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Burnett, Alfred (02 November 1824–04 April 1884), entertainer and journalist, was born in Bungay, Suffolk, England. The names of his parents and other facts about his early life are unknown. In 1828 he was sent to live with an aunt in New York City. After four years of schooling in Utica, New York, he moved to Cincinnati, Ohio, in 1836. He later became proprietor of a confectionery business and by 1860 owned three such establishments....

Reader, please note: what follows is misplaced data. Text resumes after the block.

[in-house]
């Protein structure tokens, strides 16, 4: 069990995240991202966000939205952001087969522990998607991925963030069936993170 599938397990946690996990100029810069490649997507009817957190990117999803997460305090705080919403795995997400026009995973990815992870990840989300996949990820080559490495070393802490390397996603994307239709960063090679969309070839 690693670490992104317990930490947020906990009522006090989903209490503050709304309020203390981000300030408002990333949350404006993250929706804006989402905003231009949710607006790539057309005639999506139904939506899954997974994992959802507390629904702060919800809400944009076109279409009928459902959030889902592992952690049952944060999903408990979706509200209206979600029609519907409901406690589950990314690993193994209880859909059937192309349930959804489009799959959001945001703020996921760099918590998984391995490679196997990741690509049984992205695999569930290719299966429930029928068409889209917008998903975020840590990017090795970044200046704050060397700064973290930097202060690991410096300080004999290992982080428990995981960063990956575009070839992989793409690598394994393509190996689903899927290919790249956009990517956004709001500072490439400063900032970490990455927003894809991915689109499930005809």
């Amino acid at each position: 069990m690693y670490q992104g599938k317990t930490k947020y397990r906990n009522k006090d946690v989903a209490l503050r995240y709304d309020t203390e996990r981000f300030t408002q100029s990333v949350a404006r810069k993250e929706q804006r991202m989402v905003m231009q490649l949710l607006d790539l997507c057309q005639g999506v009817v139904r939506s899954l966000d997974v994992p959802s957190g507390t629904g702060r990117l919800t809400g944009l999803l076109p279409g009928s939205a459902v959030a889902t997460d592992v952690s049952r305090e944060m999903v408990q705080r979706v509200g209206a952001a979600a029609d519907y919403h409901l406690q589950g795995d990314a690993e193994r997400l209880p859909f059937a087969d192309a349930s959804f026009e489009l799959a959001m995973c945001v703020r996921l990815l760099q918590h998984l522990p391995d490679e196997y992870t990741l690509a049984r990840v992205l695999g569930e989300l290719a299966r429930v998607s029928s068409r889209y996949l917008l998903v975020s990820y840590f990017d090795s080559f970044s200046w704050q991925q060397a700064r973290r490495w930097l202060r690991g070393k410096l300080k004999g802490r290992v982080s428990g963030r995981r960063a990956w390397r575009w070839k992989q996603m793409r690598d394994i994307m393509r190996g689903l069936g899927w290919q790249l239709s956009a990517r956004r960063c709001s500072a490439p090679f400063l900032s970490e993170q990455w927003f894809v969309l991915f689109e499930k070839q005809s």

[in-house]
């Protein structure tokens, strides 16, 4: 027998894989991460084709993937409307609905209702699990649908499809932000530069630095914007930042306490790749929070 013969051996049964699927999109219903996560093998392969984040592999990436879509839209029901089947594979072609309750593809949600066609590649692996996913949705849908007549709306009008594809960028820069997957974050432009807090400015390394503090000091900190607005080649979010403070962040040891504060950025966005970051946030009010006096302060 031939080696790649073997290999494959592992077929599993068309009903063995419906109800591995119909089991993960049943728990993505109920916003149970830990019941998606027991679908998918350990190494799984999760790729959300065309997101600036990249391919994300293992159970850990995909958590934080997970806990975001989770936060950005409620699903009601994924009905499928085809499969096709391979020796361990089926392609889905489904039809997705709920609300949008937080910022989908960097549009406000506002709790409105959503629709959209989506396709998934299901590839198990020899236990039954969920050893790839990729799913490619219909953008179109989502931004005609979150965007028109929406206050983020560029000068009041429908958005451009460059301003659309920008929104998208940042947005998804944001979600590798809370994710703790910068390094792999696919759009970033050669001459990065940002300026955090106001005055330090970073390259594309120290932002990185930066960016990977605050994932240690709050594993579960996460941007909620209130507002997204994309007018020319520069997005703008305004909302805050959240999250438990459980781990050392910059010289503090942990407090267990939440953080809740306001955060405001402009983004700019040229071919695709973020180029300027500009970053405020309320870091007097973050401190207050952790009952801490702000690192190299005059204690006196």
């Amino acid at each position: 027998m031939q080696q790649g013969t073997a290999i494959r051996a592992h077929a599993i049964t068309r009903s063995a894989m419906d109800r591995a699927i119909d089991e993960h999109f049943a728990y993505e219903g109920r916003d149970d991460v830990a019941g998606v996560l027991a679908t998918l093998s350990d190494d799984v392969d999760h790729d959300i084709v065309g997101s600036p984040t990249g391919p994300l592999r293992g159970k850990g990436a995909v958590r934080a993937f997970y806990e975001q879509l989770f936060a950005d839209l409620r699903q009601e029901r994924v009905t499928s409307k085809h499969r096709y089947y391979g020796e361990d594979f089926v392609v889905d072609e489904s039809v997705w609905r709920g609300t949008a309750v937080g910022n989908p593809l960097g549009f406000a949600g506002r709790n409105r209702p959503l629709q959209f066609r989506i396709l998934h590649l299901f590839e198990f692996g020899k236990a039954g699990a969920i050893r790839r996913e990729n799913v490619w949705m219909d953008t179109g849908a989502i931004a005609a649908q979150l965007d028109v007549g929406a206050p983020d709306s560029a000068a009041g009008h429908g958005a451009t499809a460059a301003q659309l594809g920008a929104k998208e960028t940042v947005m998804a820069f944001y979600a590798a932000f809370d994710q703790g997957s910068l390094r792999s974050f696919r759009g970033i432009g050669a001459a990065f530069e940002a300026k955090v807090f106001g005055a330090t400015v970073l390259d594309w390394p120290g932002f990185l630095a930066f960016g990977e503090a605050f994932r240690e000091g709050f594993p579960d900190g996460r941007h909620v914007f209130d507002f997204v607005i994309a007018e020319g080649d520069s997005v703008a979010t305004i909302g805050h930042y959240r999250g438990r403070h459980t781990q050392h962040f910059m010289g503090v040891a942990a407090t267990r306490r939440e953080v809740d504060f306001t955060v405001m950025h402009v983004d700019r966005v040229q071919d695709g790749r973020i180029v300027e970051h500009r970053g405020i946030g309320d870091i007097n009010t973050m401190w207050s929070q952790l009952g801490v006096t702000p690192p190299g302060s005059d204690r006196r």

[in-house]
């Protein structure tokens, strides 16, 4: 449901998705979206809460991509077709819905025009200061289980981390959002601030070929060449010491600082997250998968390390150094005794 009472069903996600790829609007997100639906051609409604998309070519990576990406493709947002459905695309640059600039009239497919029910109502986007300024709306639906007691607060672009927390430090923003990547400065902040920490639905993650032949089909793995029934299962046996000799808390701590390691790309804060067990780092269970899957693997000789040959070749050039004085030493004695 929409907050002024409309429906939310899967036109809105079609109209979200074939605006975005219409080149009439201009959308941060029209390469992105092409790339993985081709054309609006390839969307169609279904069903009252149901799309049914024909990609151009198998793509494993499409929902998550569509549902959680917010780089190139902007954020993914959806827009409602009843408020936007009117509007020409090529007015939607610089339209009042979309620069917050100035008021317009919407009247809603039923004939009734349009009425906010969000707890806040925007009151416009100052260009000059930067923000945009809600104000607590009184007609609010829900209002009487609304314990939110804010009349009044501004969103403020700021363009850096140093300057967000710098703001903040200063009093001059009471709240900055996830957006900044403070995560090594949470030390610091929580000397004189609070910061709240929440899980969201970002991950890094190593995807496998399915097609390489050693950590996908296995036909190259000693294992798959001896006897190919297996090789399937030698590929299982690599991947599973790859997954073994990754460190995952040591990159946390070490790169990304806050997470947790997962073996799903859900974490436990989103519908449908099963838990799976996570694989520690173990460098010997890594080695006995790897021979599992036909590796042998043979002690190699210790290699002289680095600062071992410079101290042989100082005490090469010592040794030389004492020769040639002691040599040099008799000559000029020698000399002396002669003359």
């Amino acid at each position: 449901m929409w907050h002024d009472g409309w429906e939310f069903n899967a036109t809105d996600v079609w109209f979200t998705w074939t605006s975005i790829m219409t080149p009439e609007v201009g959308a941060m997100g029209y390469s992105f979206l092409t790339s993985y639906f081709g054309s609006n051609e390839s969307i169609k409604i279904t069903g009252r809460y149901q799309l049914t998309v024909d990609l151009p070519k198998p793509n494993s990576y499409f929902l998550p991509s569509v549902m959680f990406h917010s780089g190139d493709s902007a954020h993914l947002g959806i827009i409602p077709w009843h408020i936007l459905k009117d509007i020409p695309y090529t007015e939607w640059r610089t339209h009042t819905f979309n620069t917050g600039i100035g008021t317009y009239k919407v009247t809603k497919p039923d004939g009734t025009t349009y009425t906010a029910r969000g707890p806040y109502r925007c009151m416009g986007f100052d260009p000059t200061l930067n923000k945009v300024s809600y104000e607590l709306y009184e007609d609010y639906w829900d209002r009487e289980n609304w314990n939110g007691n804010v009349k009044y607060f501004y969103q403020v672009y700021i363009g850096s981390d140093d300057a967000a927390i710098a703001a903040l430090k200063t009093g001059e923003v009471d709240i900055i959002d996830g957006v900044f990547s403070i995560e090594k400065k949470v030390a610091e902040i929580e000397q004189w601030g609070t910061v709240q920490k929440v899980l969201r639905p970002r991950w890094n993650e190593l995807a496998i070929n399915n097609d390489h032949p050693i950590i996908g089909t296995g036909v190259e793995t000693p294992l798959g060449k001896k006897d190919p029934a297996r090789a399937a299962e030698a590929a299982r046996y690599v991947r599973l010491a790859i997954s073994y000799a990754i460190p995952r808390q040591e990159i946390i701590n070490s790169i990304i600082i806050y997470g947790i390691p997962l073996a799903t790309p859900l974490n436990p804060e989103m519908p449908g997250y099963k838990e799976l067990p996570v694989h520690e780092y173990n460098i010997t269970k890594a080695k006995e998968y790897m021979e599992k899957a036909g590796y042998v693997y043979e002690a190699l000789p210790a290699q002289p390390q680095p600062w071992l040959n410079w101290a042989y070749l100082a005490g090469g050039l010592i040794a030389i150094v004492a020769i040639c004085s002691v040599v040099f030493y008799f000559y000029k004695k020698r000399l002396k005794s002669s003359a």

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Dixon, George Washington (1801?–02 March 1861), blackface minstrel and newspaper editor, was born probably in Richmond, Virginia. Little is known about his parents other than that his father might have been a barber and his mother a domestic. One account claims that Dixon was educated in a charity school. Around age fifteen he became an apprentice in a traveling circus and subsequently performed with several such troupes throughout the 1820s. By 1827 Dixon was enjoying renown as a singer of popular stage songs, especially those of a comic nature, which allowed him to advertise himself as “The American Buffo Singer.” His leap to fame came in New York City in 1829, when he put on blackface makeup and sang “Coal Black Rose,” impersonating an African American. He was, thus, one of the very first to practice a genre of stagecraft that came to be called blackface minstrelsy....